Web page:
"Our employees are not on the breadline - we have to pay a reasonable level of remuneration to get good people - but we are not attracting people who are highly motivated by money," she says.
Care has about 90 Australian employees here and overseas, and Newton-Howes says an altruistic attitude is evident among frontline aid workers and office staff alike.
Similarly, Greenpeace human resources co-ordinator Deb Henderson says every one of the organisation's 100-odd employees, from accountants and direct-marketers to activists on board anti-whaling ships, has a commitment to the environment. "They see working for Greenpeace as a privilege," she says.
Employees of charities can get salary tax breaks and many organisations boast a good workplace culture. Greenpeace, for instance, has a 35-hour week, flexible hours, parental leave, work-from-home opportunities, additional holidays at Christmas and overseas job swaps.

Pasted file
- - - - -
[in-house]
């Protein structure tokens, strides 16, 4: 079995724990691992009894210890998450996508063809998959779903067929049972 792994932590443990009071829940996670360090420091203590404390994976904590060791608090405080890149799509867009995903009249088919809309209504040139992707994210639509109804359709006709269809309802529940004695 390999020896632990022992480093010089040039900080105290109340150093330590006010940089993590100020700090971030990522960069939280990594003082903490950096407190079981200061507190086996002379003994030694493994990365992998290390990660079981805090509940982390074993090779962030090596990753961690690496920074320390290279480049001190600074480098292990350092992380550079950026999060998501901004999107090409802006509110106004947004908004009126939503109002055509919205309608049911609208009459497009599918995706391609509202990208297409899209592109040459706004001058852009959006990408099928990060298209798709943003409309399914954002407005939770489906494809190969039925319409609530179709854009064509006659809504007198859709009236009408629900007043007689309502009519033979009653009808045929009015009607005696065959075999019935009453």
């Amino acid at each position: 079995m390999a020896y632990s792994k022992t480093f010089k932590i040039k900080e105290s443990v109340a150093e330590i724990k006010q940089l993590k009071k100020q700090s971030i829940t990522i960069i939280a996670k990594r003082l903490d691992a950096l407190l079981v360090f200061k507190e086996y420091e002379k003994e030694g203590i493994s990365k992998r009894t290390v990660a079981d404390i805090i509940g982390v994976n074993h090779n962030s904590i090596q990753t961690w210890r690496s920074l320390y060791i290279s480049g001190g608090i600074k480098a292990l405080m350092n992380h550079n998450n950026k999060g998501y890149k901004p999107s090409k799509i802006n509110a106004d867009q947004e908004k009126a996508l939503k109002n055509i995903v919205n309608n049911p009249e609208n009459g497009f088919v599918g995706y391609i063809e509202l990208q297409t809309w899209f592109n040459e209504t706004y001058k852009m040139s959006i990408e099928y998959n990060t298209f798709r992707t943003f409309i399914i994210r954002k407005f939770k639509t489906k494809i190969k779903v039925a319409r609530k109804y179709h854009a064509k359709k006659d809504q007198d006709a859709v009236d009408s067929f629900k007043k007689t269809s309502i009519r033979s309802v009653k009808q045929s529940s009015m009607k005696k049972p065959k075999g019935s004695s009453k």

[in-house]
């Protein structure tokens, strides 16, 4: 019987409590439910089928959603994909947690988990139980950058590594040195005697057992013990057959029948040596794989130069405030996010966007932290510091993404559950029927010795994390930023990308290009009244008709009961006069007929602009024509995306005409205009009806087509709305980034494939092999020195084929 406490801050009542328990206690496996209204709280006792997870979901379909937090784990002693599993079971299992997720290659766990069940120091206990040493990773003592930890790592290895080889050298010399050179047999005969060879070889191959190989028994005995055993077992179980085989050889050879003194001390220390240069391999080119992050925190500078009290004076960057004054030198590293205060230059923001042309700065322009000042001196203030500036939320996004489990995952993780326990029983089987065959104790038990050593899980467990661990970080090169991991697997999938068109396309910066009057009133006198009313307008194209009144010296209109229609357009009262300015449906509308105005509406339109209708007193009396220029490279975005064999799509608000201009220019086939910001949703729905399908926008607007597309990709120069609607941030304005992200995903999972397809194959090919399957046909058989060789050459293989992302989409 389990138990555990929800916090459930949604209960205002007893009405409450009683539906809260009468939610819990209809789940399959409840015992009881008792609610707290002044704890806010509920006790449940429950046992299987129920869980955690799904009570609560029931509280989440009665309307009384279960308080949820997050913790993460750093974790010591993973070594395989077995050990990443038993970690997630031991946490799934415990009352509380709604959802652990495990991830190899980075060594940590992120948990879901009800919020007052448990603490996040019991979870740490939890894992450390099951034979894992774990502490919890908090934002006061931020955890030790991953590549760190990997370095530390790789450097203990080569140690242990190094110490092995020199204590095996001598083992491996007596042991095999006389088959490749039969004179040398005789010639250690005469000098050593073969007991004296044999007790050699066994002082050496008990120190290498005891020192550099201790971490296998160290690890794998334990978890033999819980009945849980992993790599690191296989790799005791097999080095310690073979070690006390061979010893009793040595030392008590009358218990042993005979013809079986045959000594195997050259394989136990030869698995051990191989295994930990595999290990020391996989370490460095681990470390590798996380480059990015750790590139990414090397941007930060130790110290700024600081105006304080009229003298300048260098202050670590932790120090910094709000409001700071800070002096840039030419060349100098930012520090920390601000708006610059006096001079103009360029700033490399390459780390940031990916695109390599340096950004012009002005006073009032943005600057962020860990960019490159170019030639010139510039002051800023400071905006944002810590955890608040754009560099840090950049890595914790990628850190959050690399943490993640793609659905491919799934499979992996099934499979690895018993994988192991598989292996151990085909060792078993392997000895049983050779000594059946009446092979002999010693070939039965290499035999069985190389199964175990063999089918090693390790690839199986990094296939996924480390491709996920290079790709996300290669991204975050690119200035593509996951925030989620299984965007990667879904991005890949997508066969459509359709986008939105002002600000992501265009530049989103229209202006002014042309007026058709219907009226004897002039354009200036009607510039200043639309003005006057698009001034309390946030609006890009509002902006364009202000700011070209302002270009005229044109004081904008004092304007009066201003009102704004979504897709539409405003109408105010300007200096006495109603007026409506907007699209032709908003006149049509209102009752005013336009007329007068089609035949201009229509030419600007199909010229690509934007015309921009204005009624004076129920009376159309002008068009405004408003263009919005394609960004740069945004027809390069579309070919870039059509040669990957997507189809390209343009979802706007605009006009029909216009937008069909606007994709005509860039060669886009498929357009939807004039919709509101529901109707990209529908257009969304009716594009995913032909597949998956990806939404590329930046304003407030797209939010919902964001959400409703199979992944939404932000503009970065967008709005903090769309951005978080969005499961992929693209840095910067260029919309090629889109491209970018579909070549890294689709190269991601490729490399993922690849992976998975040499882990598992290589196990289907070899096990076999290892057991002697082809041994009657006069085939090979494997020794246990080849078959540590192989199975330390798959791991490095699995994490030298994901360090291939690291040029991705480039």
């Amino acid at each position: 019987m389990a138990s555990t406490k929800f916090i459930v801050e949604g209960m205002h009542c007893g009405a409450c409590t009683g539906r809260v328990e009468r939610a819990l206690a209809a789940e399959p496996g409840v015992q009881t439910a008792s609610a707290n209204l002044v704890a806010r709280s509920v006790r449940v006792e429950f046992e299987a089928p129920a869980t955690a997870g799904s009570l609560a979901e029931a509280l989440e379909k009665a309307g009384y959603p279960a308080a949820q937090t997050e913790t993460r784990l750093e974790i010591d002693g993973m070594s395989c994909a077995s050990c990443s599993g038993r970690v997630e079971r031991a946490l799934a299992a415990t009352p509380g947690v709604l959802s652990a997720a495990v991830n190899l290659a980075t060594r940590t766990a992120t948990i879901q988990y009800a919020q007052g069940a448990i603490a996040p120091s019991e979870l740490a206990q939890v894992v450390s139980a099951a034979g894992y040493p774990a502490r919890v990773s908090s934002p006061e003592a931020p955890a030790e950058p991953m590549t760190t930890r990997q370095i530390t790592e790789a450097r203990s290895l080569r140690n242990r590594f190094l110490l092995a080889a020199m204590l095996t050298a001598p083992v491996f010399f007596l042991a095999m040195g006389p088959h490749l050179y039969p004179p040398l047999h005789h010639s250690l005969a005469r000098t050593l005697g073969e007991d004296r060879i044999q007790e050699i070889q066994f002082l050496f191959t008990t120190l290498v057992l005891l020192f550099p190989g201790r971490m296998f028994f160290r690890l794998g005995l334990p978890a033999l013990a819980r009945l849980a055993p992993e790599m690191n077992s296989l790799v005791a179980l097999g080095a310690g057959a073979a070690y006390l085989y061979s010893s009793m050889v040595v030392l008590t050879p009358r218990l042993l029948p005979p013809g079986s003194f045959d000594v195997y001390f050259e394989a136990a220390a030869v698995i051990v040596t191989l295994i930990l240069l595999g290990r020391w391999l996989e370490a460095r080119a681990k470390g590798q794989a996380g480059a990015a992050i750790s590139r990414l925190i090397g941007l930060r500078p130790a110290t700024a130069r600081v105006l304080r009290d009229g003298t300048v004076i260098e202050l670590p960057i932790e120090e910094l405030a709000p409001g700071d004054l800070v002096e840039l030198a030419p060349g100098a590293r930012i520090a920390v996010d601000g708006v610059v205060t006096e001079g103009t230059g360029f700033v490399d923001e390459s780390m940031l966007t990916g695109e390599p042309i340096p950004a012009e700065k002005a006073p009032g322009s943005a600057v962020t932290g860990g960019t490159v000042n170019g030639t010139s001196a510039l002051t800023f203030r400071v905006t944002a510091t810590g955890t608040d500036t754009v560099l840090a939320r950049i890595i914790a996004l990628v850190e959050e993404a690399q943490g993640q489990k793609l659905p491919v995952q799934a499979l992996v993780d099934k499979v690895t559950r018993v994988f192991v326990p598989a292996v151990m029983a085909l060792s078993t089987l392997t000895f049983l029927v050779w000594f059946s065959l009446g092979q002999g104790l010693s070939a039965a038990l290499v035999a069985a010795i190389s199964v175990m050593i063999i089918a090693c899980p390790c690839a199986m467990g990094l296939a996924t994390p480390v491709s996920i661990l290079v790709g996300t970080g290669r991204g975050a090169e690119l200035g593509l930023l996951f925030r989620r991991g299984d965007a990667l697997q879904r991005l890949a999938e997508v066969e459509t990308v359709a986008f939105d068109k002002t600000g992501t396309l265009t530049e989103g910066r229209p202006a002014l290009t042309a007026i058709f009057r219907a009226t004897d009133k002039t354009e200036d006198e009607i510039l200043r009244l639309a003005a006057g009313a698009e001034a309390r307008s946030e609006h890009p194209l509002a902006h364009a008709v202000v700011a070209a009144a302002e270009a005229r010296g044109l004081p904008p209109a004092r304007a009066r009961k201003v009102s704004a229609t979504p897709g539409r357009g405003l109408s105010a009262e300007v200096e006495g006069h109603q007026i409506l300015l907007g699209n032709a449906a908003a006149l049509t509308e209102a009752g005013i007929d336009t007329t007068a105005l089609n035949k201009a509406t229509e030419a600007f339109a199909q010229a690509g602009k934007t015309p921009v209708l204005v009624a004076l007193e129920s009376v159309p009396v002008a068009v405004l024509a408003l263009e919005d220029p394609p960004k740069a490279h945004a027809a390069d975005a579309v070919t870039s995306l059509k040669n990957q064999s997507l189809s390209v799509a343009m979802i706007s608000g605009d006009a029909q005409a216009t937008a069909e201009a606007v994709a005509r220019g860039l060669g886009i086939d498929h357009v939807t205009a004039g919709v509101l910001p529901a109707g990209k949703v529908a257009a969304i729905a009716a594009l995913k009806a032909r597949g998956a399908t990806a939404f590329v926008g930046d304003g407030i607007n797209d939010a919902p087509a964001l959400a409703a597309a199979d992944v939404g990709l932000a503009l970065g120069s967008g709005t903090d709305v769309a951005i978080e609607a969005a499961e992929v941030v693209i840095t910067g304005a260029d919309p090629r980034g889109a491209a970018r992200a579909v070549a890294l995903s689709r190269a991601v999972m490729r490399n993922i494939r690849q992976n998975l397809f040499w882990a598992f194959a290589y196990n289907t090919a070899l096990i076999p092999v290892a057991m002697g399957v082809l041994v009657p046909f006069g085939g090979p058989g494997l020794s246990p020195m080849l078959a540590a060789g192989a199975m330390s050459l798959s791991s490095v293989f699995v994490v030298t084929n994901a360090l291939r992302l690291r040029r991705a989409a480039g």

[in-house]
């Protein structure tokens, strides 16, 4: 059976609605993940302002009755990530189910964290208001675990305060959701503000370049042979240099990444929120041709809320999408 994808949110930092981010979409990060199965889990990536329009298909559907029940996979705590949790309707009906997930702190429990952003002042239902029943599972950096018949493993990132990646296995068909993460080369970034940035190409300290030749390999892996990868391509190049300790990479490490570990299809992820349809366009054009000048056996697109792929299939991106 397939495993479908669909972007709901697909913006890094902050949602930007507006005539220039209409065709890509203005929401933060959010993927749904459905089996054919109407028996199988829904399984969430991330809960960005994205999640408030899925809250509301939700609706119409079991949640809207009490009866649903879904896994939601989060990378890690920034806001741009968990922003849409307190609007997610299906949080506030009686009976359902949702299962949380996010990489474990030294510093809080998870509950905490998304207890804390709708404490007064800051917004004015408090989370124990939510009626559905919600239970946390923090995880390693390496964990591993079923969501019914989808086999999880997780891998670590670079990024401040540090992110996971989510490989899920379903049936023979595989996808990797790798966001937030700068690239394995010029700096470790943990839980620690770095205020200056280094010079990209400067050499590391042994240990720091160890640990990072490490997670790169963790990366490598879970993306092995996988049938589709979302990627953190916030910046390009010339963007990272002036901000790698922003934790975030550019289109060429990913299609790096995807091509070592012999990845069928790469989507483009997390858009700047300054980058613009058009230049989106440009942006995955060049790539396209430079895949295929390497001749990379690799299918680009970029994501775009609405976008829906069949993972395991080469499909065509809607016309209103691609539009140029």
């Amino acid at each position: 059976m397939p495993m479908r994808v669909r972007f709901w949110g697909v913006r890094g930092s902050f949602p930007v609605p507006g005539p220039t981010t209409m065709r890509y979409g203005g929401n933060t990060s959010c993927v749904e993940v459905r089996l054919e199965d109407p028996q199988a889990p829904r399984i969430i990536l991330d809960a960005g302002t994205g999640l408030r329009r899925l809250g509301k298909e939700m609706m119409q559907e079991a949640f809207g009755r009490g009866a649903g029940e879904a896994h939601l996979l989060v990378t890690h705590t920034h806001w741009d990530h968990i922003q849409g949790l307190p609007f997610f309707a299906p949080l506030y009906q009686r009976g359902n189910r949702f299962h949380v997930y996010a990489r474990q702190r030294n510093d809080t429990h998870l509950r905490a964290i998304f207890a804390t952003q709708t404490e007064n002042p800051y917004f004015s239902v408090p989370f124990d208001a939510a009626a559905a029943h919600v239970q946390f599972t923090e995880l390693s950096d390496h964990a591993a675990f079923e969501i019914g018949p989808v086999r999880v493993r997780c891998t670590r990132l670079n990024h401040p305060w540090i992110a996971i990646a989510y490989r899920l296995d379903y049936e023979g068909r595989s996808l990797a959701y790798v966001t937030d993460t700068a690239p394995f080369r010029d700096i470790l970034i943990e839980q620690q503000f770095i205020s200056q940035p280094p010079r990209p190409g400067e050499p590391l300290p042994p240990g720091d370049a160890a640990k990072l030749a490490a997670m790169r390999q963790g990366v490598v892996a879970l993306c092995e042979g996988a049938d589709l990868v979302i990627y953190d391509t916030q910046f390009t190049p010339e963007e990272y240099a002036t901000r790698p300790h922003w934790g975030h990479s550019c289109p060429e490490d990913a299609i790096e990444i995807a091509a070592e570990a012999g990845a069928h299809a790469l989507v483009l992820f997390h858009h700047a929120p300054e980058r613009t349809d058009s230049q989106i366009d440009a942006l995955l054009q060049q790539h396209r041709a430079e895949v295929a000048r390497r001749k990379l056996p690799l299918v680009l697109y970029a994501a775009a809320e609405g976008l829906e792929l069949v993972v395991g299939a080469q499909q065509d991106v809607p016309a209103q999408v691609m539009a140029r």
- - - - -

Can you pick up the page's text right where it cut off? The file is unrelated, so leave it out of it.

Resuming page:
Career changers may also find the sector more amenable to people crossing disciplines. Mayers has placed a real estate agent in a university fund-raising job and a banker as a religious administrator. There is the lure of power and prestige, too, in the sector's blue-ribbon jobs, such as those heading up professional organisations, research institutes and top private schools.
"If you are CEO of the Australian Medical Association, you are mixing with top doctors, top professors, top people in government," Mayers says.
Making a difference becomes a mission
Stephen Hare left the mining industry on the cusp of the boom that made many of his former colleagues very wealthy, but the former state National Trust chief executive has no regrets about trading the corporate world for the not-for-profit sector.